After Texas Shooting, American Muslims Defend Anti-Islam Group’s Right To Free Speech

Anti-Islam activist Pamela Geller speaks at a “Stop Islamization of America” event in 2012. CREDIT: AP
Anti-Islam activist Pamela Geller speaks at a “Stop Islamization of America” event in 2012. CREDIT: AP

On Sunday evening, two gunmen opened fire outside an event dedicated to depictions of the Muslim prophet Muhammad, a practice offensive to some practitioners of Islam. The motive of the assailants — both of whom were killed by police — is still being investigated, but various major news outlets have pointed out that the event was orchestrated by the American Freedom Defense Initiative (AFDI), which is classified as a hate group by the Southern Poverty Law Center due to its lengthy history of spouting anti-Islam rhetoric. The disturbing shootings, which wounded one security official, were quickly interpreted by attendees of the gathering as a direct attack on their free speech by practitioners of Islam, and Geller insinuated on Monday that the assault resulted in part because Muslims haven’t done enough to champion free expression.

“Wouldn’t it have been wonderful if the American Muslim leaders had a conference in defense of free speech?” Geller told Fox News.

Yet American Muslim leaders are already condemning the shooting and defending Geller’s right to exercise her free speech, hateful or otherwise. Ibrahim Hooper, National Communications Director and spokesperson for the Council on American–Islamic Relations (CAIR), told ThinkProgress his group rebuked the attack “without reservation,” and maintained that while Geller’s statements are unhelpful, her freedom of expression should be protected.

“She has the right to do it, it’s a free country,” he said. “But one has to wonder why one would dedicate their life to promoting hatred and bigotry.”

The Qur’an says to respond to speech with speech.

Harris Zafar, a spokesman for the Ahmadiyya Muslim Community, expressed a similar sentiment on CNN this morning. Asked to respond to Geller’s assessment of the attacks as emblematic of a deeper “problem in Islam,” he explained that his faith actually embraces the belief that everyone should be allowed to voice an opinion without fear.


“We stand with her and with everyone who defends freedom of speech,” he said. “We believe that everyone has a right to speak their words, and our faith actually backs that up — it champions free speech.”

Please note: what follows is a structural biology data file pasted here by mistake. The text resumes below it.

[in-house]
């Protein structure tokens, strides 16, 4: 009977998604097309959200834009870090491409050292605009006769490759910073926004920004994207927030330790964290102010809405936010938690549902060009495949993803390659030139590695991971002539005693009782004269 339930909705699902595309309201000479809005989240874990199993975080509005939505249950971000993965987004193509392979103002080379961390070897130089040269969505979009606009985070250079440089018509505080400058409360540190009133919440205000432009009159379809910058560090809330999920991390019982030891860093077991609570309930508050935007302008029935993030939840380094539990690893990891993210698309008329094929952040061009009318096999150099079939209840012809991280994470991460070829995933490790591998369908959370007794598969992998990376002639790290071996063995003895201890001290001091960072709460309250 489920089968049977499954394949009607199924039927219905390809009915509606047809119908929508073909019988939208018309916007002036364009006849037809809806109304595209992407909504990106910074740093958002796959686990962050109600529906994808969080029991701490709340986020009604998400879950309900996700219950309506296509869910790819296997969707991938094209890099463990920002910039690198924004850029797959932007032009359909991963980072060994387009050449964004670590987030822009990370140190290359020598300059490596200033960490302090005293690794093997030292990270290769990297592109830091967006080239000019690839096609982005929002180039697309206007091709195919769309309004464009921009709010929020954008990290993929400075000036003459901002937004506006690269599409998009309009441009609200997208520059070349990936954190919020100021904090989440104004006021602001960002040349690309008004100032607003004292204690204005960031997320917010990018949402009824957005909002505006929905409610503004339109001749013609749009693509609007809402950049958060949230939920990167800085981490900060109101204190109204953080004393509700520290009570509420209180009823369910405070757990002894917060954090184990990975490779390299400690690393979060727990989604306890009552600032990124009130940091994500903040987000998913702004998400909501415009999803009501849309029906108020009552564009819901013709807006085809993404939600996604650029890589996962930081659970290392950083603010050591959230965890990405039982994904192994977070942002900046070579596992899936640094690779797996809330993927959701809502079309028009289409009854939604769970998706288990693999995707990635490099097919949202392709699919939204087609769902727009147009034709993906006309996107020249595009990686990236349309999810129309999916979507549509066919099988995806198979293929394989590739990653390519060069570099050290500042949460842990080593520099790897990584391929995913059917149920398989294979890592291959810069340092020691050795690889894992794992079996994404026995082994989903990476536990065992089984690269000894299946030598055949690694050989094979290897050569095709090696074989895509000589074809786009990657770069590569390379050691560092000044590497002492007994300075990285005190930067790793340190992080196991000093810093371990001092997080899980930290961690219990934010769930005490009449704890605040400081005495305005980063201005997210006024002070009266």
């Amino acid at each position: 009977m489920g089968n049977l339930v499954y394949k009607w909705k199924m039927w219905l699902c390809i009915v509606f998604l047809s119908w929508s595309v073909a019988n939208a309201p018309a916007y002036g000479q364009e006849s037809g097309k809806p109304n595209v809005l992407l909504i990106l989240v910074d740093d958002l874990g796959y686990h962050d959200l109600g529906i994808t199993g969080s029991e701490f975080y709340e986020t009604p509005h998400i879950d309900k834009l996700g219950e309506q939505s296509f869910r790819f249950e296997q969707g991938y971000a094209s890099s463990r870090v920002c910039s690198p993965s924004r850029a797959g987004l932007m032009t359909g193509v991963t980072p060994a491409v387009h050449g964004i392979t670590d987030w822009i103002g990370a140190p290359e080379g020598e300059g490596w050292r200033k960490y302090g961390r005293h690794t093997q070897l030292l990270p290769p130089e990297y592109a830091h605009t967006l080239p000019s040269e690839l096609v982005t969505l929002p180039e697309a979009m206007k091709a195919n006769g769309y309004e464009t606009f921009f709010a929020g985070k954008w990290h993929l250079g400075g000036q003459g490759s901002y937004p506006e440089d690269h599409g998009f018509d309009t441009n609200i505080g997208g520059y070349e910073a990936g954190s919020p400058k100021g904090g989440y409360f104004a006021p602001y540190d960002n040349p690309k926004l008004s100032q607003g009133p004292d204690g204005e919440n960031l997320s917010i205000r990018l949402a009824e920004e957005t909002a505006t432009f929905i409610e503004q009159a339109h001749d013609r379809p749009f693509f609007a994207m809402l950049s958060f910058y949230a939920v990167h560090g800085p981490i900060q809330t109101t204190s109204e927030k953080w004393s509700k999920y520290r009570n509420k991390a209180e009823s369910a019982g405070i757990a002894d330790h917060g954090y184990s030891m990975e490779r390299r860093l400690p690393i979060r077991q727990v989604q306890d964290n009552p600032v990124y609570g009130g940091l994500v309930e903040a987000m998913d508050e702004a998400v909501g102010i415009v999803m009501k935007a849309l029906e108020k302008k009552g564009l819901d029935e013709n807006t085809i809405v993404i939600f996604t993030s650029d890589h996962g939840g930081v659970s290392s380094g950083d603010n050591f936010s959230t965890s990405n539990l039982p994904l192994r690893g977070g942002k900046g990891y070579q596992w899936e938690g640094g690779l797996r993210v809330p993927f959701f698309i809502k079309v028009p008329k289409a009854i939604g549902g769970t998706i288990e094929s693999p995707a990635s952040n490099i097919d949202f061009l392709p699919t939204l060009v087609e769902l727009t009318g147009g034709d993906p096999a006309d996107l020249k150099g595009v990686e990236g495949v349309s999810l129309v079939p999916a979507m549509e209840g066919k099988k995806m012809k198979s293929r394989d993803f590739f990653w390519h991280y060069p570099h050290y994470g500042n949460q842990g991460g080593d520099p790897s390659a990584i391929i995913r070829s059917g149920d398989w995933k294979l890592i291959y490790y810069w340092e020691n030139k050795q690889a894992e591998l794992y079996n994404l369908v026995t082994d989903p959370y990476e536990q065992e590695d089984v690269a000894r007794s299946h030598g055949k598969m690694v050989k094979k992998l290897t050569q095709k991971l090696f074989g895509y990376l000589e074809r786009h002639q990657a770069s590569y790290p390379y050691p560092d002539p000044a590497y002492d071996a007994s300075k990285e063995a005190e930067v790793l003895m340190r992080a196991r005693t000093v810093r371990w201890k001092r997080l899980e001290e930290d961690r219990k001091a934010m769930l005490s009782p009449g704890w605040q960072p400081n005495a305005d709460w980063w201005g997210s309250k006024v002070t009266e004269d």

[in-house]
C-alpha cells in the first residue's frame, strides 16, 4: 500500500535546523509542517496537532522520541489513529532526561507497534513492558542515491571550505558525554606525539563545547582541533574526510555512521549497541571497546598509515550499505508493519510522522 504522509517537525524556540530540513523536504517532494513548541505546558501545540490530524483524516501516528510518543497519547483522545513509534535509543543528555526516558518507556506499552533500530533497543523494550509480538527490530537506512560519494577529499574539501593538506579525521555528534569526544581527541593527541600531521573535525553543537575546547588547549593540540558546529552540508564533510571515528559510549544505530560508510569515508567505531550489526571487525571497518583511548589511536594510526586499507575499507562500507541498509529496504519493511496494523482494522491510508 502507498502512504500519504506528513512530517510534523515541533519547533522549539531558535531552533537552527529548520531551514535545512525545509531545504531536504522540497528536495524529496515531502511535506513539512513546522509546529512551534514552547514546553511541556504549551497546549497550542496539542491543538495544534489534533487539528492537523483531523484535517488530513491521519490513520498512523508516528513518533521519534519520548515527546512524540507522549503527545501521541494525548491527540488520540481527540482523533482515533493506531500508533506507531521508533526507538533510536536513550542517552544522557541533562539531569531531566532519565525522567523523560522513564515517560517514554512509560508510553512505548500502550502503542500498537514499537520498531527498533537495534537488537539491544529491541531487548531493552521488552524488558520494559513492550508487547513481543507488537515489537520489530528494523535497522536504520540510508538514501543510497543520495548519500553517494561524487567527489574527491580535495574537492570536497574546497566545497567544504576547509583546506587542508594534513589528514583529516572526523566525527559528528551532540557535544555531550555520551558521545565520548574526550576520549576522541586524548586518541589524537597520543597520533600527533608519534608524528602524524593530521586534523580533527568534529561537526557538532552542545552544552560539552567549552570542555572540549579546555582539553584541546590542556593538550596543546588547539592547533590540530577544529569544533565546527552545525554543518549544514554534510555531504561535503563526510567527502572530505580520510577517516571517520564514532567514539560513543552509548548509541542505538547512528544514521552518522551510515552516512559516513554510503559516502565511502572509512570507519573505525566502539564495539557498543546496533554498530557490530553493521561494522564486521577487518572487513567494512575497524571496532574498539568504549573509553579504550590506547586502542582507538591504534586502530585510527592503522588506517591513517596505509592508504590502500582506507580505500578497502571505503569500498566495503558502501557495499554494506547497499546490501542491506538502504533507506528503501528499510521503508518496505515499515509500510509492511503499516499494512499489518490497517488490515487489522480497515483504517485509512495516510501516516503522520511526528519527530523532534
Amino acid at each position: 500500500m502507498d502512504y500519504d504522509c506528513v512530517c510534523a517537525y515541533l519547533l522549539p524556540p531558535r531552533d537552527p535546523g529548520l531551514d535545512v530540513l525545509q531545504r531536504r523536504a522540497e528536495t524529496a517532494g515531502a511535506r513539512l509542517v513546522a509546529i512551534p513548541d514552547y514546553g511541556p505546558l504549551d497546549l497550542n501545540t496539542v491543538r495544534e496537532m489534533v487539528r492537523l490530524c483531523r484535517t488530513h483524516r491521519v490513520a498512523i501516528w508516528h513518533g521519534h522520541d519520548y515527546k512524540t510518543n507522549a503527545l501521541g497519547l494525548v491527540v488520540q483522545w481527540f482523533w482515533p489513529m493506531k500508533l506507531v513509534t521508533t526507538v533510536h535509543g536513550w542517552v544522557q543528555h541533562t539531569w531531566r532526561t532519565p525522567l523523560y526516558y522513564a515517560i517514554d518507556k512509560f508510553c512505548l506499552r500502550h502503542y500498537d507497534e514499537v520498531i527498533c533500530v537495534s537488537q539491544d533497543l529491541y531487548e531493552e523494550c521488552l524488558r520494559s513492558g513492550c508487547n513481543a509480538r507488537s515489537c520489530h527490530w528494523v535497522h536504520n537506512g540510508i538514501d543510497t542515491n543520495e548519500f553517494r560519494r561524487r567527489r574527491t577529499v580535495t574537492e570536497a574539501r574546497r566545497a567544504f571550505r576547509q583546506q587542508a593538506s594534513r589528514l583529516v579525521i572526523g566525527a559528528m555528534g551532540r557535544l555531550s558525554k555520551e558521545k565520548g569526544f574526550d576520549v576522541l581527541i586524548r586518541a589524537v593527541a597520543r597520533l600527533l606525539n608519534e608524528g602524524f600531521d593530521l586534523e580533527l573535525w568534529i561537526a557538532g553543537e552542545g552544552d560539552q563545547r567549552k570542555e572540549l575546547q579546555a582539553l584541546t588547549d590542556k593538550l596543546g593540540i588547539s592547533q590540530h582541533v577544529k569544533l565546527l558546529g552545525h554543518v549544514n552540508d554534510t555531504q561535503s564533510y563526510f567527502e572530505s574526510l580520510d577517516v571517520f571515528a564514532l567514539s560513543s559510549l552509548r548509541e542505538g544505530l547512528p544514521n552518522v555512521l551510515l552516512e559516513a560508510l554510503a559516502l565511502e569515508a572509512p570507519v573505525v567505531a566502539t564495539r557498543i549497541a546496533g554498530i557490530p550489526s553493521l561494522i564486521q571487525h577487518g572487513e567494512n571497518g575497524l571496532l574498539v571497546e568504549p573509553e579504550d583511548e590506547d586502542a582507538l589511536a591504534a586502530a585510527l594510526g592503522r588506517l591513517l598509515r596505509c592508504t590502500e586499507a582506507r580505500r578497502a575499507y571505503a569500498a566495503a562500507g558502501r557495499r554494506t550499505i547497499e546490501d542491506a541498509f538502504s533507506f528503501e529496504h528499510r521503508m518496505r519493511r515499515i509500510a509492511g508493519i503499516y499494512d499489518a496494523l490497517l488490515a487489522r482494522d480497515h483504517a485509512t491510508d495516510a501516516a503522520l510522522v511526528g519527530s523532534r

Zafar’s defense of Geller was not without caveat, of course. He blasted AFDI for their repeated attacks on Islam, noting that Geller and Geert Wilders, a notoriously islamophobic Dutch lawmaker who spoke at the event where the shootings took place, “are anti-Islamic” and that their language is “free speech, but it’s hate speech.” Still, he insisted the debate between Muslims and groups such as AFDI should be fought with words, not guns.

“The greater point here is that a violent reaction is never sanctioned. Islam actually does champion free speech — it’s not just a talking point,” he said. “There is no evidence in the Qur’an or in the life of Muhammad that says that you are allowed to intimidate others by silencing them. Such acts like this or Charlie Hebdo or what others have faced is a gross violation of Islam and we condemn it wholeheartedly.”

“The Qur’an says to respond to speech with speech,” he added.

Over at the Daily Beast, Muslim-American writer and comedian Dean Obeidallah noted that this sentiment isn’t new among Islamic leaders, but that American Muslims have long balanced harsh criticism of Geller, AFDI, and similar groups with a passionate support for free speech. He referenced the fact that a local Texas CAIR affiliate asked local Muslims to ignore Geller’s event, and that no one from the surrounding Muslim community showed up to protest it. He also quoted Linda Sarsour, a New York City Muslim community leader, who told him that Geller can “draw any damn cartoon she wants and I defend her right to do so. I have always fought for her right to be a bigot and I have the right to counter her bigotry with my own speech.”


“The very essence of freedom of expression demands that we defend the broadcasting or publishing of images that we may not like or even find offensive,” Obeidallah wrote. “That is how important freedom of expression [is] to our nation and it is a principle that Muslim-Americans agree with wholeheartedly.”

Other Muslim leaders also weighed in on Twitter, including Dr. Omid Safi, professor of Asian and Middle Eastern Studies at Duke University. He accused both the attackers and AFDI of being hypocritical in their actions and motives.

In addition, several Muslims coupled their defense of free expression with a concern that hate speech can fuel extremism on all sides. Hooper in particular argued that those who use Islam as an excuse to kill others often benefit from the campaigns of anti-Islam organizations like AFDI.

“They feed off each other’s extremism and hate,” he said.